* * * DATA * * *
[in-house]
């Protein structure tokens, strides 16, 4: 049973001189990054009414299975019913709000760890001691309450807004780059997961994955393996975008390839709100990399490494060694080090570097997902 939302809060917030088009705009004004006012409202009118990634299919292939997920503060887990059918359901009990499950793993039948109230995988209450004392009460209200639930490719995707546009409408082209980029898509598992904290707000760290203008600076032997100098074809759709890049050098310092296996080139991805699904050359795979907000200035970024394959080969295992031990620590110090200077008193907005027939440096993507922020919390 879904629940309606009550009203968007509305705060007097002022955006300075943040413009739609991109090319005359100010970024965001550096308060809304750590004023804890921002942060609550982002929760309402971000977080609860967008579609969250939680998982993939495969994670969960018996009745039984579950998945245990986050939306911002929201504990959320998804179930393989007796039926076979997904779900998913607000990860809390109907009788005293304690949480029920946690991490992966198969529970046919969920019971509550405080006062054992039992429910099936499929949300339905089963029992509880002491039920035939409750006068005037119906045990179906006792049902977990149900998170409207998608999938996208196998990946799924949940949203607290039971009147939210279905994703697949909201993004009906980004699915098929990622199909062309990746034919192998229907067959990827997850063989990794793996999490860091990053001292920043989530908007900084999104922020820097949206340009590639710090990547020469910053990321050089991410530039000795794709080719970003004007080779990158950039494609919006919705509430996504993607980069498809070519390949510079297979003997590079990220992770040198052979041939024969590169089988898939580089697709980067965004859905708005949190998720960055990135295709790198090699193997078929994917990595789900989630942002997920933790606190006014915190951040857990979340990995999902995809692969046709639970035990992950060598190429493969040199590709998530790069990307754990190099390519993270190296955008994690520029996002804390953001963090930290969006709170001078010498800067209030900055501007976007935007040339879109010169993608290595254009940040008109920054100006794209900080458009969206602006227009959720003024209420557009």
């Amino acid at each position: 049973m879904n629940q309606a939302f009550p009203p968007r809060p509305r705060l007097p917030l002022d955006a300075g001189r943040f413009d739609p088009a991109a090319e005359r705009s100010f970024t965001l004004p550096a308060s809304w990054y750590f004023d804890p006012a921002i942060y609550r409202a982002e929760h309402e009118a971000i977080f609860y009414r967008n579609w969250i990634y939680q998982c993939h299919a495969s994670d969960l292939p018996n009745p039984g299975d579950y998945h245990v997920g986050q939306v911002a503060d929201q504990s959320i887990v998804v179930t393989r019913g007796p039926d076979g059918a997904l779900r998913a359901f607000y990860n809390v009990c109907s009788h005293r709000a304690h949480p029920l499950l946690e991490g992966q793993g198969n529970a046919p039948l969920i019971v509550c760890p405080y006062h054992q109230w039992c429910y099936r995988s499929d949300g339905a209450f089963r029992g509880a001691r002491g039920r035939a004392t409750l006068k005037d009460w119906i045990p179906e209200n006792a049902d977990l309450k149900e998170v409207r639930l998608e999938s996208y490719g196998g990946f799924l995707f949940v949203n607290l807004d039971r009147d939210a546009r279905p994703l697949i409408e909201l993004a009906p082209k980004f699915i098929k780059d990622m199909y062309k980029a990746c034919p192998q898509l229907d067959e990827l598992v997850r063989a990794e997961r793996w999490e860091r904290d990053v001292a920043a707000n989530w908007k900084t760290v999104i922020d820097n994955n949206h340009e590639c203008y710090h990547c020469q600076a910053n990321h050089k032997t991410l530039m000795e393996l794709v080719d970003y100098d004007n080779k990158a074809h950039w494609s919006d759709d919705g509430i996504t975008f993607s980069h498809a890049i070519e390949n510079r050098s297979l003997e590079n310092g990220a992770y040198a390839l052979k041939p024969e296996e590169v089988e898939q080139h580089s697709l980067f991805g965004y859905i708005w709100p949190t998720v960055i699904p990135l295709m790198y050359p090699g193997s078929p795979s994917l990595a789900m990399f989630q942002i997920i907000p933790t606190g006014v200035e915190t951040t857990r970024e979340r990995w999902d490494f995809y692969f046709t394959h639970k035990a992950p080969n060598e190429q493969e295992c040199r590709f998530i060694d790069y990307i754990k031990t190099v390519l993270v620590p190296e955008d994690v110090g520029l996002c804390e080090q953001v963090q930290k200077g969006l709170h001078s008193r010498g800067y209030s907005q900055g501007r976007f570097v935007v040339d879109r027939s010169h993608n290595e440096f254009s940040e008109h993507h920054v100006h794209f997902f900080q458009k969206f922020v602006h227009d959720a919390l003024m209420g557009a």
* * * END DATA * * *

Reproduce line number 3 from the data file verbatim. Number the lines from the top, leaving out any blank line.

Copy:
């Amino acid at each position: 049973m879904n629940q309606a939302f009550p009203p968007r809060p509305r705060l007097p917030l002022d955006a300075g001189r943040f413009d739609p088009a991109a090319e005359r705009s100010f970024t965001l004004p550096a308060s809304w990054y750590f004023d804890p006012a921002i942060y609550r409202a982002e929760h309402e009118a971000i977080f609860y009414r967008n579609w969250i990634y939680q998982c993939h299919a495969s994670d969960l292939p018996n009745p039984g299975d579950y998945h245990v997920g986050q939306v911002a503060d929201q504990s959320i887990v998804v179930t393989r019913g007796p039926d076979g059918a997904l779900r998913a359901f607000y990860n809390v009990c109907s009788h005293r709000a304690h949480p029920l499950l946690e991490g992966q793993g198969n529970a046919p039948l969920i019971v509550c760890p405080y006062h054992q109230w039992c429910y099936r995988s499929d949300g339905a209450f089963r029992g509880a001691r002491g039920r035939a004392t409750l006068k005037d009460w119906i045990p179906e209200n006792a049902d977990l309450k149900e998170v409207r639930l998608e999938s996208y490719g196998g990946f799924l995707f949940v949203n607290l807004d039971r009147d939210a546009r279905p994703l697949i409408e909201l993004a009906p082209k980004f699915i098929k780059d990622m199909y062309k980029a990746c034919p192998q898509l229907d067959e990827l598992v997850r063989a990794e997961r793996w999490e860091r904290d990053v001292a920043a707000n989530w908007k900084t760290v999104i922020d820097n994955n949206h340009e590639c203008y710090h990547c020469q600076a910053n990321h050089k032997t991410l530039m000795e393996l794709v080719d970003y100098d004007n080779k990158a074809h950039w494609s919006d759709d919705g509430i996504t975008f993607s980069h498809a890049i070519e390949n510079r050098s297979l003997e590079n310092g990220a992770y040198a390839l052979k041939p024969e296996e590169v089988e898939q080139h580089s697709l980067f991805g965004y859905i708005w709100p949190t998720v960055i699904p990135l295709m790198y050359p090699g193997s078929p795979s994917l990595a789900m990399f989630q942002i997920i907000p933790t606190g006014v200035e915190t951040t857990r970024e979340r990995w999902d490494f995809y692969f046709t394959h639970k035990a992950p080969n060598e190429q493969e295992c040199r590709f998530i060694d790069y990307i754990k031990t190099v390519l993270v620590p190296e955008d994690v110090g520029l996002c804390e080090q953001v963090q930290k200077g969006l709170h001078s008193r010498g800067y209030s907005q900055g501007r976007f570097v935007v040339d879109r027939s010169h993608n290595e440096f254009s940040e008109h993507h920054v100006h794209f997902f900080q458009k969206f922020v602006h227009d959720a919390l003024m209420g557009a």